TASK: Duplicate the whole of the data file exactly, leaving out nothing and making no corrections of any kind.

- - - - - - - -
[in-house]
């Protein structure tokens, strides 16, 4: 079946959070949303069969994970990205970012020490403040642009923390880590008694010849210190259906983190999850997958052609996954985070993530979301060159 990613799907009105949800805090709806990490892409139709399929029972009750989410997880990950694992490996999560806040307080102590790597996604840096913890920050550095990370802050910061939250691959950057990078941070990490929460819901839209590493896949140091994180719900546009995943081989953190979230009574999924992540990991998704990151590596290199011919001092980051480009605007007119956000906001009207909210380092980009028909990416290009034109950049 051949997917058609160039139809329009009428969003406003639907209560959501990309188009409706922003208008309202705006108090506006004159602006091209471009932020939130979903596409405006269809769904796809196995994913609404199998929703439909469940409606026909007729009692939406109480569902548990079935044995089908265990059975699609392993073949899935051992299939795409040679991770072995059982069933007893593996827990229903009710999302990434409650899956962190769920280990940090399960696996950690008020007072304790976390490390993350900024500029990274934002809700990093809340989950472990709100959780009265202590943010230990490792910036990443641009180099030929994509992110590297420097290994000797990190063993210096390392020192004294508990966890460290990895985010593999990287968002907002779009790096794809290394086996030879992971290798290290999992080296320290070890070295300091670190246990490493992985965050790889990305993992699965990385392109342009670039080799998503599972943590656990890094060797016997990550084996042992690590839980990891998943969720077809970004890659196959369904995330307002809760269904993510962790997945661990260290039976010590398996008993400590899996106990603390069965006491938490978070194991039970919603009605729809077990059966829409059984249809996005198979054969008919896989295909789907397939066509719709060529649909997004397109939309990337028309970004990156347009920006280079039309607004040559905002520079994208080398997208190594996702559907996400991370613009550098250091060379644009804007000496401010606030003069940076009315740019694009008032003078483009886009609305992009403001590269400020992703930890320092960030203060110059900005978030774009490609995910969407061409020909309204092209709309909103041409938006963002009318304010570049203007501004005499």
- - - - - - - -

[in-house]
């Protein structure tokens, strides 16, 4: 079946959070949303069969994970990205970012020490403040642009923390880590008694010849210190259906983190999850997958052609996954985070993530979301060159 990613799907009105949800805090709806990490892409139709399929029972009750989410997880990950694992490996999560806040307080102590790597996604840096913890920050550095990370802050910061939250691959950057990078941070990490929460819901839209590493896949140091994180719900546009995943081989953190979230009574999924992540990991998704990151590596290199011919001092980051480009605007007119956000906001009207909210380092980009028909990416290009034109950049 051949997917058609160039139809329009009428969003406003639907209560959501990309188009409706922003208008309202705006108090506006004159602006091209471009932020939130979903596409405006269809769904796809196995994913609404199998929703439909469940409606026909007729009692939406109480569902548990079935044995089908265990059975699609392993073949899935051992299939795409040679991770072995059982069933007893593996827990229903009710999302990434409650899956962190769920280990940090399960696996950690008020007072304790976390490390993350900024500029990274934002809700990093809340989950472990709100959780009265202590943010230990490792910036990443641009180099030929994509992110590297420097290994000797990190063993210096390392020192004294508990966890460290990895985010593999990287968002907002779009790096794809290394086996030879992971290798290290999992080296320290070890070295300091670190246990490493992985965050790889990305993992699965990385392109342009670039080799998503599972943590656990890094060797016997990550084996042992690590839980990891998943969720077809970004890659196959369904995330307002809760269904993510962790997945661990260290039976010590398996008993400590899996106990603390069965006491938490978070194991039970919603009605729809077990059966829409059984249809996005198979054969008919896989295909789907397939066509719709060529649909997004397109939309990337028309970004990156347009920006280079039309607004040559905002520079994208080398997208190594996702559907996400991370613009550098250091060379644009804007000496401010606030003069940076009315740019694009008032003078483009886009609305992009403001590269400020992703930890320092960030203060110059900005978030774009490609995910969407061409020909309204092209709309909103041409938006963002009318304010570049203007501004005499």